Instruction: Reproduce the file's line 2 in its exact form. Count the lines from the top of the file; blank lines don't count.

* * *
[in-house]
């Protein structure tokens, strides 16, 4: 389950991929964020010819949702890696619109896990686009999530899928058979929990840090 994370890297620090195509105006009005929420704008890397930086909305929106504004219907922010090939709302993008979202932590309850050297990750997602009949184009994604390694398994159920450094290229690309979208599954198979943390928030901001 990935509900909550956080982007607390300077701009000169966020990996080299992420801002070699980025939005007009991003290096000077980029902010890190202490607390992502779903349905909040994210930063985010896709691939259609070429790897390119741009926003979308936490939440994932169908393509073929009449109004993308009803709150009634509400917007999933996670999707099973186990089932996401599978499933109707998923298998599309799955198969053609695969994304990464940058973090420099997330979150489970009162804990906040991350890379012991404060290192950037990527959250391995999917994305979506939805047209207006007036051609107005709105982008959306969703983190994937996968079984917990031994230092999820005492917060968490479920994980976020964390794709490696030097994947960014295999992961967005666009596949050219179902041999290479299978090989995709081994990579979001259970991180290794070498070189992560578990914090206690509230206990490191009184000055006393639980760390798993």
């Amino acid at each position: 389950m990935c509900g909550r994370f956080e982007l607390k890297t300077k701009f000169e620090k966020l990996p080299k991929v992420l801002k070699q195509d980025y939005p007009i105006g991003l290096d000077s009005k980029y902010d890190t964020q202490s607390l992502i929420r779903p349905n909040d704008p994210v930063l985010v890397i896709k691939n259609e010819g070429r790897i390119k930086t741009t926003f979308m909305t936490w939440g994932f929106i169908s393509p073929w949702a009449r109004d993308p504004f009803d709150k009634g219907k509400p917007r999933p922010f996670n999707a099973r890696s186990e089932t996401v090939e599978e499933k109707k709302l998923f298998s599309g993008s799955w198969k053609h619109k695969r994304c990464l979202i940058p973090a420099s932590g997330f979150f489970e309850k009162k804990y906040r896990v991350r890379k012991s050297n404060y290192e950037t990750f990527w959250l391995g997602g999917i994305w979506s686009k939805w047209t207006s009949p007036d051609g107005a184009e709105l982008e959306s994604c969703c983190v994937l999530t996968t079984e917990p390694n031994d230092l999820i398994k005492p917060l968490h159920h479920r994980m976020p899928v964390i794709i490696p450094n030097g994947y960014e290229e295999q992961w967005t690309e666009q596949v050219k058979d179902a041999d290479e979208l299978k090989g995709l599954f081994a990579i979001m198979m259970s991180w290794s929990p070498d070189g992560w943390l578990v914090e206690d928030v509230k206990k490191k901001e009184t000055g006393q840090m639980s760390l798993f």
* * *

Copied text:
């Protein structure tokens, strides 16, 4: 389950991929964020010819949702890696619109896990686009999530899928058979929990840090 994370890297620090195509105006009005929420704008890397930086909305929106504004219907922010090939709302993008979202932590309850050297990750997602009949184009994604390694398994159920450094290229690309979208599954198979943390928030901001 990935509900909550956080982007607390300077701009000169966020990996080299992420801002070699980025939005007009991003290096000077980029902010890190202490607390992502779903349905909040994210930063985010896709691939259609070429790897390119741009926003979308936490939440994932169908393509073929009449109004993308009803709150009634509400917007999933996670999707099973186990089932996401599978499933109707998923298998599309799955198969053609695969994304990464940058973090420099997330979150489970009162804990906040991350890379012991404060290192950037990527959250391995999917994305979506939805047209207006007036051609107005709105982008959306969703983190994937996968079984917990031994230092999820005492917060968490479920994980976020964390794709490696030097994947960014295999992961967005666009596949050219179902041999290479299978090989995709081994990579979001259970991180290794070498070189992560578990914090206690509230206990490191009184000055006393639980760390798993």